Canadians, especially Montrealers, love Formula One as much as they love poutine — a street food combination of French fries, gravy, and cheese curds. It’s what one of the few things that sets Quebec apart from the rest of Canada.

It is no surprise all Canadian racing drivers were born in Montreal, from the circuit’s namesake Gilles Villeneuve to the rising star Nicholas Latifi. This year, we have three living Formula One drivers.

On Jacques Villeneuve

Yes, he’s the son of Gilles and was named after his uncle. All three were professional car race drivers. Jacques is the most successful of three by winning the Formula One World Championship in 1997. So far, no Canadian has ever outperformed him

I had the honour of chatting with him last Friday in my effort to update his fans about his whereabouts: from his current activities to projects after a successful career as a Formula One driver. It was also an opportunity for his number one fan to ask him a question whilst another journalist wanted to know his opinions on the current Formula One races.

I first met him during the Monaco Grand Prix whilst he was on set working (and still is) for Sky Sport Italia. Yes, our Jacques speaks Italian having grown up in Monaco. I explained to him that he is the reason why I started following the race. The fact he is Canadian made me even a prouder naturalised Canadian.

Jacques, the entrepreneur and family man

I tried to reach him a few years back, but it was hard to get a hold of him; I had to go through Jacques’ PR Manager who blocked my opportunity to connect. Then again, at the time, he was too busy raising funds to build a circuit in Western Canada — close to the borders to attract Americans whilst keeping the profits in the Canadian soil. Now, the opportunity to chat with him is finally here.

Jacques Villeneuve: Oh you knew about that. Area 27 is now up and running. It is close to Seattle.

Grit Daily: Congratulations on the success of that project. Based on my memory, you personally designed this and brought together your closest friends to build it from scratch. What else is keeping you busy besides family and driving for Go Fas Racing at NASCAR?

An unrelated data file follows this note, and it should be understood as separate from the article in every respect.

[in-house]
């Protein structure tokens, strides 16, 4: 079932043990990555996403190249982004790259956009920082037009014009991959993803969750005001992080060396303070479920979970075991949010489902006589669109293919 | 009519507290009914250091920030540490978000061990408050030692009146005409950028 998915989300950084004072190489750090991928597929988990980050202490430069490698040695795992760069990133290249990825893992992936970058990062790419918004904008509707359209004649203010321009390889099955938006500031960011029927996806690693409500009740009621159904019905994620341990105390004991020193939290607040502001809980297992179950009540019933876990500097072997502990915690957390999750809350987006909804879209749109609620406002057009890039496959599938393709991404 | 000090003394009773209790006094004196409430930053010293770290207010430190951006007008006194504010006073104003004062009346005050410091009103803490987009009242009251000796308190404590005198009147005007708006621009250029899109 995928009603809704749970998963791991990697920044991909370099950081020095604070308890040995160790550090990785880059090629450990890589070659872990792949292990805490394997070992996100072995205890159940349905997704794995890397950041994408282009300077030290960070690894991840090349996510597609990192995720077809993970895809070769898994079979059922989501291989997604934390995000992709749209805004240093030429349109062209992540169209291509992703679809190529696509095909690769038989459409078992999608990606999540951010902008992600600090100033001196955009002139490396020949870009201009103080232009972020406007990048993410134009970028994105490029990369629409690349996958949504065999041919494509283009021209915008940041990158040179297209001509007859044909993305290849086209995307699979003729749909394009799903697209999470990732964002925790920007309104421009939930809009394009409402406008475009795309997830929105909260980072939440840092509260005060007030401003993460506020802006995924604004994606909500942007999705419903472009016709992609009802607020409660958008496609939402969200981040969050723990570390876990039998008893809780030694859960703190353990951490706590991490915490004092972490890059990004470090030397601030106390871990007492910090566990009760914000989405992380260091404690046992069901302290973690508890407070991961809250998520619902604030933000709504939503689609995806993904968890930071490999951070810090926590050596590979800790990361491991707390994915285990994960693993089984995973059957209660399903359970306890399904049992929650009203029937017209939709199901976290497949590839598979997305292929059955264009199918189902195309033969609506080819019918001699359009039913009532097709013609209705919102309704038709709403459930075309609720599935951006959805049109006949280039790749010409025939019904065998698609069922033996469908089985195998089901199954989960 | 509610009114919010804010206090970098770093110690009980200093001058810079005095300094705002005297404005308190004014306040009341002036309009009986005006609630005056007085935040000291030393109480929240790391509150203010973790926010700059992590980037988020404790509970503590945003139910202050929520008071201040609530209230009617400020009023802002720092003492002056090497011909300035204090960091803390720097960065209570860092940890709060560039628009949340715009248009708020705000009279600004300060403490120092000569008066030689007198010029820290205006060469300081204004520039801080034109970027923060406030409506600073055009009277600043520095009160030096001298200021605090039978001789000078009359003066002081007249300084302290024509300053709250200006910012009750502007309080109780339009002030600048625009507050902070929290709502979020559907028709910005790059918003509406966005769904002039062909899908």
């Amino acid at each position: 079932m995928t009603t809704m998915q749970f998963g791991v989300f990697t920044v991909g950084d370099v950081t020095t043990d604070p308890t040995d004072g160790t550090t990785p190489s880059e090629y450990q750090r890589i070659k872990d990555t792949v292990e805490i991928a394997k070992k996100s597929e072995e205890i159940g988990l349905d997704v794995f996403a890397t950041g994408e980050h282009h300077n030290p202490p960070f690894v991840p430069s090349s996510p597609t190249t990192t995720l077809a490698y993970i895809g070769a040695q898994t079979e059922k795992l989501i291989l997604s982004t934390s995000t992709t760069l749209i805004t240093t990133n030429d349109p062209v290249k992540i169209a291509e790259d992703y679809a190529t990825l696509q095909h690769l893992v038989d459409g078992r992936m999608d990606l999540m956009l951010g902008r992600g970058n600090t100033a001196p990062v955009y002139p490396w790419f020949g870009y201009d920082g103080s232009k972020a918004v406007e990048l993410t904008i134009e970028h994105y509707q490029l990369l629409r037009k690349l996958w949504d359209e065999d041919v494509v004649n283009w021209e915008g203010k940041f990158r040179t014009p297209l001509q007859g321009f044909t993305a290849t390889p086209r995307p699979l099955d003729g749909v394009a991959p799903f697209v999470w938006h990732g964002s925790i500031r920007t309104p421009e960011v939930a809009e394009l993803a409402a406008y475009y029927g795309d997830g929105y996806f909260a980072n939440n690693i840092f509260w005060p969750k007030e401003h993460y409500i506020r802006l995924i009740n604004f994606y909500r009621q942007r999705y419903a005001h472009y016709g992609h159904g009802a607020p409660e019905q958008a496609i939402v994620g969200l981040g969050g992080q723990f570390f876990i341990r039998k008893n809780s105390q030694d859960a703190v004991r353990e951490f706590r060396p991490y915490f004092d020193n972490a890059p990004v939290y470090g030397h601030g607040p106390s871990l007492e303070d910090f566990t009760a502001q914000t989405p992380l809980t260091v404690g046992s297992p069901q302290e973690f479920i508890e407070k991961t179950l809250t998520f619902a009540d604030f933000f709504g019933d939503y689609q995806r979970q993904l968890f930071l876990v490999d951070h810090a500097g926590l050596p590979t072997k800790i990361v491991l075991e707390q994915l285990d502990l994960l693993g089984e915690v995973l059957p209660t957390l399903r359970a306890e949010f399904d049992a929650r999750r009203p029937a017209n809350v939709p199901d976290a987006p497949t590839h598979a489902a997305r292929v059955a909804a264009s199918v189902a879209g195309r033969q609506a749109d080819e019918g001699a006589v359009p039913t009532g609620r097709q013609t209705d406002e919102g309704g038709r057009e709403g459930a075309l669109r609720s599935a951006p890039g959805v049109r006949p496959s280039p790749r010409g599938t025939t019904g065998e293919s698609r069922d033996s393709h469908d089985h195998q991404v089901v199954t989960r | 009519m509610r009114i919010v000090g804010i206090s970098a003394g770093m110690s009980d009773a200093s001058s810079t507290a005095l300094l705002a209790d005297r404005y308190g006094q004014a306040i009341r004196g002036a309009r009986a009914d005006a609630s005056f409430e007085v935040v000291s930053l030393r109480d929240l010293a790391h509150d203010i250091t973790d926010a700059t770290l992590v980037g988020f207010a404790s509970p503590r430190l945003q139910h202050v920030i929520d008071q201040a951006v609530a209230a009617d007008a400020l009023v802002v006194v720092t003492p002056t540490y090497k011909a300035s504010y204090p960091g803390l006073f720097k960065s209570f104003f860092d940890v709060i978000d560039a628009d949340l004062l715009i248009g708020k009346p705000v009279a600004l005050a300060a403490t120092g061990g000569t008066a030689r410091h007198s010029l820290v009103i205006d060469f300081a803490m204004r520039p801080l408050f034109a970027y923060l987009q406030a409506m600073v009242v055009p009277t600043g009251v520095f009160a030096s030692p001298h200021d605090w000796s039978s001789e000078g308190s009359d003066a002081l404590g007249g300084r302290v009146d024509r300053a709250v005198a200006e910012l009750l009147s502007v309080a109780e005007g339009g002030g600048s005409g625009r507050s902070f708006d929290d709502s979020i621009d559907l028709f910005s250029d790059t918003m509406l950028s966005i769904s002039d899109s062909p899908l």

JV: Yes, it was a very ambitious project and I’m happy about the outcome. Besides working as a journalist for Sky Sport Italia, I also teach Formula Four. I believe in molding children at a very early stage. This way, I could spot the most talented one and help him or her make it to Formula One. I travel a lot. As a result, I only get to see my children one weekend within two weeks. I have enough projects and activities to keep me extremely busy; I’m afraid I do not have enough energy for another one.

GD: Coaching children to eventually drive for Formula One is an amazing gift you could give to any aspiring car racer as a former F1 World Champion who is still racing. It speaks a lot about how much you love racing. Do you resort to Facetime to keep in touch with your children?

JV: No, I don’t really believe in high technology. I prefer seeing my children in person not through smart technology. It kills excitement to see them. I like to miss them, so we get to spend a more memorable quality time together.

GD: We have an Italian colleague by the name of Luca Manacorda of FormulaPassion.it. He has three questions for you. I will quote: “First, [what is] your opinion about the Ferrari situation? Second, [what is] your opinion about the future for [Lance] Stroll and [Nicholas] Latifi? Third, [what is] your opinion about the role of the tyres this season?

JV: There are too many young racers this year; it’s not as entertaining as it used to be. They should keep an older and a more experienced driver per team. As per Stroll and Nicholas, they have a bright future ahead of them. There’s room for improvement because they are still at the early stage of their careers. And as per tyres, I am happy Formula One uses Pirelli. In the past, it was Goodyear.

There you go folks! You can follow him at Sky Sport Italia and Canal+. Looking for more Formula One coverage at Grit Daily? Check it all out, here.